Brush Creek Sewer District officials say they are making strides to address issues raised in a lawsuit brought by the city of Pacific.
But in a recent letter to the sewer district Pacific’s legal counsel says “nothing material” has been done to resolve alleged contract breaches.
“Unfortunately, it is clear that nothing material has been done to resolve any of the contract breaches discussed in the city’s lawsuit, no proposal has been made to address the other issues in the lawsuit and the plan is insufficient to resolve the ongoing issues with your sewer system” says the letter from David A. Streubel with the St. Louis law firm of Cunningham, Vogel & Rost.
The letter is not about trying to fix problems but about the city’s legal counsel making more money, Presiding County Commissioner John Griesheimer asserted.
Pacific City Administrator Harold Selby agreed that the letter from the law firm was not free.
“The sooner we can get this resolved the better because the money that’s being spent by both sides on legal fees could be being spent for fixes to the system,” Selby said.
He did not know offhand how much Pacific has spent on legal fees related to the case but said the city will ask the sewer district to cover that cost.
County Counselor Mark Vincent said the sewer district has taken steps to address problems with the Brush Creek sewer system.
“We’ve got a heck of a plan under way,” Vincent said.
Vincent noted that the sewer district trustees had a review of the system conducted by Public Water Supply District No. 3 to identify problems. It is estimated that it will cost the sewer district under $200,000 to fix the remaining problems, Vincent added.
But Griesheimer said the sewer district does not have the money to make the repairs, which means some type of loan or financing would have to be pursued.
In order for the county to get any financial assistance from the U.S. Department of Agriculture to make repairs, there must be a professional engineering report to verify problems with the sewer system, Griesheimer added.
Therefore, Vincent said the sewer district is seeking proposals from engineering firms to review the water district’s report on the problems.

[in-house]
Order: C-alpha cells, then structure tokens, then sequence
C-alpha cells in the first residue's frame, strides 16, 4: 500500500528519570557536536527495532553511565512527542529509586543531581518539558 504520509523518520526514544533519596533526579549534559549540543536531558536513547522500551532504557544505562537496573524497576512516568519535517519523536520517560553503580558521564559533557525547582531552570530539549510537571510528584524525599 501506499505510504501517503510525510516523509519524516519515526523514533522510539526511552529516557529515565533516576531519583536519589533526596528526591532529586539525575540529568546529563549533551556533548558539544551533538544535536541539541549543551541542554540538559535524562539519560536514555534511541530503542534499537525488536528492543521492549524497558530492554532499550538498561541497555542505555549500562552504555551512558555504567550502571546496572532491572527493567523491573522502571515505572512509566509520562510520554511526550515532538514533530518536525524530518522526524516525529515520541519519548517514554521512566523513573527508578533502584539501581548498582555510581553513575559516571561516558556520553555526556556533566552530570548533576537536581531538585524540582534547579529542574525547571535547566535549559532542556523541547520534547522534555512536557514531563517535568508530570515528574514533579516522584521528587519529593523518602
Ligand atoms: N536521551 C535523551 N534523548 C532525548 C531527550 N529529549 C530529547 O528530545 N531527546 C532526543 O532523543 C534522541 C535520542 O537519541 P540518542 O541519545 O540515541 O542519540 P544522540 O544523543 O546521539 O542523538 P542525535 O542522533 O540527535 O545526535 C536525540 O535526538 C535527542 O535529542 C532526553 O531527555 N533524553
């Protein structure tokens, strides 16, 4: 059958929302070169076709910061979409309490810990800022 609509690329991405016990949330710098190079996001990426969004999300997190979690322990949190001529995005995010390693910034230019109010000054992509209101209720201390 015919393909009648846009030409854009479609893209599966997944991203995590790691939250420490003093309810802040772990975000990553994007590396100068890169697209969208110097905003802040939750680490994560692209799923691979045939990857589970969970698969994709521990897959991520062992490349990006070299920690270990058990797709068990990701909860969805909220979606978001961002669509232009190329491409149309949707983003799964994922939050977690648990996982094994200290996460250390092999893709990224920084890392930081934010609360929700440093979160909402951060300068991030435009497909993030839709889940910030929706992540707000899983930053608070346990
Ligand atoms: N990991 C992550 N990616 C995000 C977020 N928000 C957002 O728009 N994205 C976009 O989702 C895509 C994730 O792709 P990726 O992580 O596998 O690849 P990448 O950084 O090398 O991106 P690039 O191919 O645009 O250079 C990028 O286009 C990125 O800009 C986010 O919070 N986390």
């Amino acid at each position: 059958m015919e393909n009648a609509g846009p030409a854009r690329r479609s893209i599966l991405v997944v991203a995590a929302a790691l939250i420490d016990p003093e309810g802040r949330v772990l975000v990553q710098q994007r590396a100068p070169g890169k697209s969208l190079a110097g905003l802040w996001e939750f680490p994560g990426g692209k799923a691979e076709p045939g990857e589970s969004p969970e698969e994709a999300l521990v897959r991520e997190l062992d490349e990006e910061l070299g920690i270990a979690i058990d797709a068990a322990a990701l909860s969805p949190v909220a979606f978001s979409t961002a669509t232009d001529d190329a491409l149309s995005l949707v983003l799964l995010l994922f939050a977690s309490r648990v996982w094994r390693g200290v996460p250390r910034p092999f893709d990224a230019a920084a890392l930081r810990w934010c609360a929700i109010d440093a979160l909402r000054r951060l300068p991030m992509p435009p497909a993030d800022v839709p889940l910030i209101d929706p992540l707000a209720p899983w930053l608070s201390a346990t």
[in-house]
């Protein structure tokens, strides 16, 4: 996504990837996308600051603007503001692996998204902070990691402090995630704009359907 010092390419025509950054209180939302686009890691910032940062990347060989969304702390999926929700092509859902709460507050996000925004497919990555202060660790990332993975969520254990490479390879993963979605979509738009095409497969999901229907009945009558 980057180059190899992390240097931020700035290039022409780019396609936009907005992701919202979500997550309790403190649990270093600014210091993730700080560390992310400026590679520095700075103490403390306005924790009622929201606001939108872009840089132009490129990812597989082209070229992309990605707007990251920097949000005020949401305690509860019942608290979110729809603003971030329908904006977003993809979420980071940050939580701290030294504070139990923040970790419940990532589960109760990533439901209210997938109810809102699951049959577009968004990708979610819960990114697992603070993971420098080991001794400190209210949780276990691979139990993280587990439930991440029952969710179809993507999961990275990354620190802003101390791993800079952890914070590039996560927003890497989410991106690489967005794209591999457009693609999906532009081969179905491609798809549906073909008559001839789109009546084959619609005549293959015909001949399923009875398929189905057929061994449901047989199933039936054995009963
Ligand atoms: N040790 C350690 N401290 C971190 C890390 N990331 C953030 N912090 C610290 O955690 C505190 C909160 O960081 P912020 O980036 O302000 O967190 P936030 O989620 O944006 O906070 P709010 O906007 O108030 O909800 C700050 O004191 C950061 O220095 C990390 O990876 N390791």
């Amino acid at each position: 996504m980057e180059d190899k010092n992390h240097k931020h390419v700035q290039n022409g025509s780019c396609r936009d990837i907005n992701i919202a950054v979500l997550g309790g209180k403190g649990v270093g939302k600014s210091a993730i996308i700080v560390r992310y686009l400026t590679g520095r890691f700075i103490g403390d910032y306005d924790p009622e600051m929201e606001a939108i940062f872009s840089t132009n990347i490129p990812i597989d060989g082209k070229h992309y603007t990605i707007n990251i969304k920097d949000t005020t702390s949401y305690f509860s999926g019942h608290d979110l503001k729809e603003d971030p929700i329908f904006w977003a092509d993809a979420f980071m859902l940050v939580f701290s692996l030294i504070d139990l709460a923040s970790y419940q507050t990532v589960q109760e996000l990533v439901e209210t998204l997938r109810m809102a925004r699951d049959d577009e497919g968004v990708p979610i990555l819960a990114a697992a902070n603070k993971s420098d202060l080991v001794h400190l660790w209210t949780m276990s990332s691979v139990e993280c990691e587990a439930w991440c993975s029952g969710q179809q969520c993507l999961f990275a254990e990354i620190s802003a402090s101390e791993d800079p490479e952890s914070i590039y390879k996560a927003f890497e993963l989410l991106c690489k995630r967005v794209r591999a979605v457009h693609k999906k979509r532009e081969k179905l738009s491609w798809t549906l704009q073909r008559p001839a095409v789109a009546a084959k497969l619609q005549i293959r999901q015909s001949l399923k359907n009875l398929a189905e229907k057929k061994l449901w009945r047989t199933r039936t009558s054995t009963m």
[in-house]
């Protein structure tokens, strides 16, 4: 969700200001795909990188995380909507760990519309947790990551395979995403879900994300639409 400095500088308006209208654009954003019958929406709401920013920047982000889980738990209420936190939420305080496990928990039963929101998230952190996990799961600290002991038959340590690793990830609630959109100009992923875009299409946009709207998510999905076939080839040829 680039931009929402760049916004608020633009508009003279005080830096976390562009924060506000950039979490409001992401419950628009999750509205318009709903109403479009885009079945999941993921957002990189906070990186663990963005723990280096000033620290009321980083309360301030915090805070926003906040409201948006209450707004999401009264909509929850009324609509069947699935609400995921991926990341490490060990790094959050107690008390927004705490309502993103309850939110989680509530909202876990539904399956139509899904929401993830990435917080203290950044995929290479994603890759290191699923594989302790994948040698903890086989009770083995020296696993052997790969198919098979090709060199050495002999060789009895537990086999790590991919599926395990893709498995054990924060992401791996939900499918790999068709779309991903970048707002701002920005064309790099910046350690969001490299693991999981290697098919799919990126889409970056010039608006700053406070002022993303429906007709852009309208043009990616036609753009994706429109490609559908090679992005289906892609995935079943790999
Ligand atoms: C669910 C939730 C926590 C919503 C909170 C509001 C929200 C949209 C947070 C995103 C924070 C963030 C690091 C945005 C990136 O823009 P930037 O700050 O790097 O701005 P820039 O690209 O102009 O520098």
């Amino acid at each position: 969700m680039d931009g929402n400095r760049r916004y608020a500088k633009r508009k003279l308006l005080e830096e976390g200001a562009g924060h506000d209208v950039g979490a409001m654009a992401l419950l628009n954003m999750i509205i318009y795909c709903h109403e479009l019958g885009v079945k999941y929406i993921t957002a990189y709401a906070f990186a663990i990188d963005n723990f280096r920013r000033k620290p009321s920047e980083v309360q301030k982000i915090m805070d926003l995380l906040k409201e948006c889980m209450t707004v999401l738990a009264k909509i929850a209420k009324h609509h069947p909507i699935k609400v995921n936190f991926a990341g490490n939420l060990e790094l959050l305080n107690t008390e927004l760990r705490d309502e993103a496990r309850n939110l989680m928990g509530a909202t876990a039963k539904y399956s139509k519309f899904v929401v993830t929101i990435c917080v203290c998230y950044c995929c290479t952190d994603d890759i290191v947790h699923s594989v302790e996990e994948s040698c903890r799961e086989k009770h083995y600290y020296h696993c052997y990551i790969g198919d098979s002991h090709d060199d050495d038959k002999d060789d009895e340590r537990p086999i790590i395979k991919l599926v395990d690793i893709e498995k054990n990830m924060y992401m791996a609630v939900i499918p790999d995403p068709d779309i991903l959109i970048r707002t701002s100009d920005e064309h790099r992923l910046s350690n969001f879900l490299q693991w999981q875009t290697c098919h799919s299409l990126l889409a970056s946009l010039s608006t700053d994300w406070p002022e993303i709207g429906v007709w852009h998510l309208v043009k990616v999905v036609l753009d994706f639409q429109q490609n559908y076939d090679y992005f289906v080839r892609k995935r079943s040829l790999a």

Selby said he thinks Pacific’s lawyers were upset because time has been wasted. Selby noted that the sewer district spent the summer having the water district review the system. But now it appears that time has been wasted because in order to get funding there must be an official engineering report on the problems, Selby said.
He acknowledged that the sewer district is taking steps to get that done.
“They had relied on the water district to do that study, but when it came down to it that time was all lost because in order to go after some funding to repair the problems it needed to be an (engineer’s) report,” Selby said. “We did lose some valuable time there.”
However, the water district’s inspections did identify some problems. For instance, officials believe the Pacific Summit Estates mobile home park is an area where significant rainwater infiltration into the system has occurred. The owner of the mobile home park is reportedly making repairs to address the issues. The mobile home park is responsible for fixing those problems since it owns the sewer lines within the mobile home park, a letter from Brush Creek to the owner of Pacific Summit Estates says.
Officials say the sewer system has infiltration problems that allow stormwater to enter the pipes, especially during heavy rains. This results in additional discharge going to Pacific’s wastewater treatment plant, which treats the sewer district’s wastewater under a contract.
Pacific’s lawsuit states that the sewer district has breached the contract with the city by exceeding the amount of discharge that is allowed to be sent to the plant.
Vincent said there is no evidence to suggest that the sewer district’s discharges have damaged the plant in any way.
The district’s alleged violation of flow limits has resulted in sewage backups in Pacific residents’ basements, Selby said.
The lawsuit also alleges that the sewer district violated the contract by hooking up the Travelodge Hotel in Gray Summit without getting permission from the city.
The letter from Pacific’s legal counsel states that the city has exercised “enormous patience” with the sewer district for a decade.
The county’s plan to fix the problems contains “no concrete actions,” and there is no assurance anything will be accomplished, the letter adds.
Griesheimer said the problems with the sewer district were in place before he or the other commissioners came into office. They can’t solve a decade’s worth of problems in a few months, he added.
“We’re doing all we can,” Griesheimer said.